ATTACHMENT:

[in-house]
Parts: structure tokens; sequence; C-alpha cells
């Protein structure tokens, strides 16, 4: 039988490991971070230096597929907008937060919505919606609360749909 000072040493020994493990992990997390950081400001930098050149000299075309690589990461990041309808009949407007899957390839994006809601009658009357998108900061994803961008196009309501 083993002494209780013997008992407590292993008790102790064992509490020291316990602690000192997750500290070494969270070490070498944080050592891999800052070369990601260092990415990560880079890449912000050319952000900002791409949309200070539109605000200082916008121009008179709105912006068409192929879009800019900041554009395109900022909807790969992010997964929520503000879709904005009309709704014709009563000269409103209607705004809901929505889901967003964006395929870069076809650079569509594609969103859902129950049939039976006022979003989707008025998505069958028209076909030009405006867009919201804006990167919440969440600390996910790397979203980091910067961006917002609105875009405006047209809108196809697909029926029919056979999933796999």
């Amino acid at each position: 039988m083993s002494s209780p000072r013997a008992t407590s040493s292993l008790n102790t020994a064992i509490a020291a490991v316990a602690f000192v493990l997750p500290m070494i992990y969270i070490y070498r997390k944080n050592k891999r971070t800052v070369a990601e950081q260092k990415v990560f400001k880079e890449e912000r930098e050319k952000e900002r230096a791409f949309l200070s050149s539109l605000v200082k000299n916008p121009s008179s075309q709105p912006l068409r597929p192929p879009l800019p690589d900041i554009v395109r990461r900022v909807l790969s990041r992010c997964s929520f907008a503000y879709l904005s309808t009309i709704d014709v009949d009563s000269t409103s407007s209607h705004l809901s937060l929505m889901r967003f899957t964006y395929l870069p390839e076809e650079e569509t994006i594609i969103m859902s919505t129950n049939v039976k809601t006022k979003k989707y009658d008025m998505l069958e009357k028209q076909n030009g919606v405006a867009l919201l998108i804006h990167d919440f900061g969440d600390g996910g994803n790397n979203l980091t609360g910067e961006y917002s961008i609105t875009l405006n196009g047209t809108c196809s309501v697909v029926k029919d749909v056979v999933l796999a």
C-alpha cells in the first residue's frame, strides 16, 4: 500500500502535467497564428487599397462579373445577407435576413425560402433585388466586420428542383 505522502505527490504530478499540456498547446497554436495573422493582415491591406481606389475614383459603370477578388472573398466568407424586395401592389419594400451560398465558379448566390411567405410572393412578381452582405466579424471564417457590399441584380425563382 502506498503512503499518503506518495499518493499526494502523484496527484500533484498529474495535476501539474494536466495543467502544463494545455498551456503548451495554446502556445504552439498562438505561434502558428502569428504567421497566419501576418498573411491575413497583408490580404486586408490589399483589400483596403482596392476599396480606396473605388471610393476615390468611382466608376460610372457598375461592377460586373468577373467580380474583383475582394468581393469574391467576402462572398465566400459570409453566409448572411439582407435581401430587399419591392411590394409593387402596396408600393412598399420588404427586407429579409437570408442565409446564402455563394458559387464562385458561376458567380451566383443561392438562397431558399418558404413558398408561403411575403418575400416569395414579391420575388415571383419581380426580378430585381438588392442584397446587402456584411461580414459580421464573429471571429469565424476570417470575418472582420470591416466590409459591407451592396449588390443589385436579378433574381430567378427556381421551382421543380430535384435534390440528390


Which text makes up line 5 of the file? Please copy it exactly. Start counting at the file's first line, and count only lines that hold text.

C-alpha cells in the first residue's frame, strides 16, 4: 500500500502535467497564428487599397462579373445577407435576413425560402433585388466586420428542383 505522502505527490504530478499540456498547446497554436495573422493582415491591406481606389475614383459603370477578388472573398466568407424586395401592389419594400451560398465558379448566390411567405410572393412578381452582405466579424471564417457590399441584380425563382 502506498503512503499518503506518495499518493499526494502523484496527484500533484498529474495535476501539474494536466495543467502544463494545455498551456503548451495554446502556445504552439498562438505561434502558428502569428504567421497566419501576418498573411491575413497583408490580404486586408490589399483589400483596403482596392476599396480606396473605388471610393476615390468611382466608376460610372457598375461592377460586373468577373467580380474583383475582394468581393469574391467576402462572398465566400459570409453566409448572411439582407435581401430587399419591392411590394409593387402596396408600393412598399420588404427586407429579409437570408442565409446564402455563394458559387464562385458561376458567380451566383443561392438562397431558399418558404413558398408561403411575403418575400416569395414579391420575388415571383419581380426580378430585381438588392442584397446587402456584411461580414459580421464573429471571429469565424476570417470575418472582420470591416466590409459591407451592396449588390443589385436579378433574381430567378427556381421551382421543380430535384435534390440528390